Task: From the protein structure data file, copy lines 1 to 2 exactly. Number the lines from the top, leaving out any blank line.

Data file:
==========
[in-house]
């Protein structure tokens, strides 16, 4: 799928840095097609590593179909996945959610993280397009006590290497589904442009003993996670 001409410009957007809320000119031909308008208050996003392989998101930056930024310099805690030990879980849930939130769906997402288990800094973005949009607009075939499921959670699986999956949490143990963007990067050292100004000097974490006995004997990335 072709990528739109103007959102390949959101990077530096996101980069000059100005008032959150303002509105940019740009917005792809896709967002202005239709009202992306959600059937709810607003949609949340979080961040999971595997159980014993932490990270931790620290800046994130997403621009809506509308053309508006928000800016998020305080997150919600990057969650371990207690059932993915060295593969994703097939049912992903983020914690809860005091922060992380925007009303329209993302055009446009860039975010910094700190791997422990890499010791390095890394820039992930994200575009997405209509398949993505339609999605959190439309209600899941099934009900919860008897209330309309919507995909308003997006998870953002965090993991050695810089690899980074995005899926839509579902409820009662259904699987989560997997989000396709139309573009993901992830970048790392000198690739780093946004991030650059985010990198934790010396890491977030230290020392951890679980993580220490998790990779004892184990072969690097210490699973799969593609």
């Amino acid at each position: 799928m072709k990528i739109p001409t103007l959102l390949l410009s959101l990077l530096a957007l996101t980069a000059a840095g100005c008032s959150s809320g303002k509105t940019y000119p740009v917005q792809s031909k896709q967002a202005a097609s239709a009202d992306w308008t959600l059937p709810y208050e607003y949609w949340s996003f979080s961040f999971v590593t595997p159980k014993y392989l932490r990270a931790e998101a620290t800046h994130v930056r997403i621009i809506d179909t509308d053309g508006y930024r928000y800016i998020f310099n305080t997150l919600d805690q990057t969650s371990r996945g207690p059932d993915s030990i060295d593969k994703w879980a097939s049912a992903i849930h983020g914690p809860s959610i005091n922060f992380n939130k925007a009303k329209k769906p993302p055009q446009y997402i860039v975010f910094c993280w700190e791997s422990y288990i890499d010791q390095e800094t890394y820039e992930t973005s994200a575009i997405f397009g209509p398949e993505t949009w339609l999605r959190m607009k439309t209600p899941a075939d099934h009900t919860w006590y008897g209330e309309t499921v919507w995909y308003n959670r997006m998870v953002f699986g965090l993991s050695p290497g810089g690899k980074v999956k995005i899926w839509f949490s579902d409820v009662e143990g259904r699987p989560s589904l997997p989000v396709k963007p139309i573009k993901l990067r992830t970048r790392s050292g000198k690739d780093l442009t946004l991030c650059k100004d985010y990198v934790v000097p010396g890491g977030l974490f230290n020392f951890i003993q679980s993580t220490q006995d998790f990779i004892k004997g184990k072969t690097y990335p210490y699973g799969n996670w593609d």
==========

[in-house]
């Protein structure tokens, strides 16, 4: 799928840095097609590593179909996945959610993280397009006590290497589904442009003993996670 001409410009957007809320000119031909308008208050996003392989998101930056930024310099805690030990879980849930939130769906997402288990800094973005949009607009075939499921959670699986999956949490143990963007990067050292100004000097974490006995004997990335 072709990528739109103007959102390949959101990077530096996101980069000059100005008032959150303002509105940019740009917005792809896709967002202005239709009202992306959600059937709810607003949609949340979080961040999971595997159980014993932490990270931790620290800046994130997403621009809506509308053309508006928000800016998020305080997150919600990057969650371990207690059932993915060295593969994703097939049912992903983020914690809860005091922060992380925007009303329209993302055009446009860039975010910094700190791997422990890499010791390095890394820039992930994200575009997405209509398949993505339609999605959190439309209600899941099934009900919860008897209330309309919507995909308003997006998870953002965090993991050695810089690899980074995005899926839509579902409820009662259904699987989560997997989000396709139309573009993901992830970048790392000198690739780093946004991030650059985010990198934790010396890491977030230290020392951890679980993580220490998790990779004892184990072969690097210490699973799969593609």